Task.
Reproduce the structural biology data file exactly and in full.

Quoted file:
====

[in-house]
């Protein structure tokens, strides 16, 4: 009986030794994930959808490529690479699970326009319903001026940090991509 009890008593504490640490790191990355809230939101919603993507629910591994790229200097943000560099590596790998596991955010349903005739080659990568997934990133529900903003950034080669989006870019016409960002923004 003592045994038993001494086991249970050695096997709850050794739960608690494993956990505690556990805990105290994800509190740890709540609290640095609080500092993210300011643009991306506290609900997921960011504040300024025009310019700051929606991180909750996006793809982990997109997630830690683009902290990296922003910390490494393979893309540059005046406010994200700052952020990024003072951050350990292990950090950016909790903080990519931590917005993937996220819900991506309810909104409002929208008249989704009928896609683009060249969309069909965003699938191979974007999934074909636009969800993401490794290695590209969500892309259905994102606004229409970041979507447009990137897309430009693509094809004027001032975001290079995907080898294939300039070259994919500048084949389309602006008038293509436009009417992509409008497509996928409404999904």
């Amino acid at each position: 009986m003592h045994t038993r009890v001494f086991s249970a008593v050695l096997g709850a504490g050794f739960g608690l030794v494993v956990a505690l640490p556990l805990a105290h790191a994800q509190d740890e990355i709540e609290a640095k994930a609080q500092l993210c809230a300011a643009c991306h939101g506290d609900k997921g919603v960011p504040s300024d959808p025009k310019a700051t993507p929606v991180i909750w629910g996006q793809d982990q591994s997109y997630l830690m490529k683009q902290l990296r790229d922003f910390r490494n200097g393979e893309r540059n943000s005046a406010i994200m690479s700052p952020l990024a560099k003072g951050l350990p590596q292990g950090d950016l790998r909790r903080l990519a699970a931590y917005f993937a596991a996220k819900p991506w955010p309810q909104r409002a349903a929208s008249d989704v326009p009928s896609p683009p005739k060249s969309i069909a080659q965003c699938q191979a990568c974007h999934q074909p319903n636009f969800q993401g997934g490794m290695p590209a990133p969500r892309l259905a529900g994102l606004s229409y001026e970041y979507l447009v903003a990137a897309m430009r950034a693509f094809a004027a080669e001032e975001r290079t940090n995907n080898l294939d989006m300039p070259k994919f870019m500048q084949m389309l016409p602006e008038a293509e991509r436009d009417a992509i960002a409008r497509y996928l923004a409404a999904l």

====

[in-house]
């Protein structure tokens, strides 16, 4: 009986030794994930959808490529690479699970326009319903001026940090991509 009890008593504490640490790191990355809230939101919603993507629910591994790229200097943000560099590596790998596991955010349903005739080659990568997934990133529900903003950034080669989006870019016409960002923004 003592045994038993001494086991249970050695096997709850050794739960608690494993956990505690556990805990105290994800509190740890709540609290640095609080500092993210300011643009991306506290609900997921960011504040300024025009310019700051929606991180909750996006793809982990997109997630830690683009902290990296922003910390490494393979893309540059005046406010994200700052952020990024003072951050350990292990950090950016909790903080990519931590917005993937996220819900991506309810909104409002929208008249989704009928896609683009060249969309069909965003699938191979974007999934074909636009969800993401490794290695590209969500892309259905994102606004229409970041979507447009990137897309430009693509094809004027001032975001290079995907080898294939300039070259994919500048084949389309602006008038293509436009009417992509409008497509996928409404999904």
């Amino acid at each position: 009986m003592h045994t038993r009890v001494f086991s249970a008593v050695l096997g709850a504490g050794f739960g608690l030794v494993v956990a505690l640490p556990l805990a105290h790191a994800q509190d740890e990355i709540e609290a640095k994930a609080q500092l993210c809230a300011a643009c991306h939101g506290d609900k997921g919603v960011p504040s300024d959808p025009k310019a700051t993507p929606v991180i909750w629910g996006q793809d982990q591994s997109y997630l830690m490529k683009q902290l990296r790229d922003f910390r490494n200097g393979e893309r540059n943000s005046a406010i994200m690479s700052p952020l990024a560099k003072g951050l350990p590596q292990g950090d950016l790998r909790r903080l990519a699970a931590y917005f993937a596991a996220k819900p991506w955010p309810q909104r409002a349903a929208s008249d989704v326009p009928s896609p683009p005739k060249s969309i069909a080659q965003c699938q191979a990568c974007h999934q074909p319903n636009f969800q993401g997934g490794m290695p590209a990133p969500r892309l259905a529900g994102l606004s229409y001026e970041y979507l447009v903003a990137a897309m430009r950034a693509f094809a004027a080669e001032e975001r290079t940090n995907n080898l294939d989006m300039p070259k994919f870019m500048q084949m389309l016409p602006e008038a293509e991509r436009d009417a992509i960002a409008r497509y996928l923004a409404a999904l």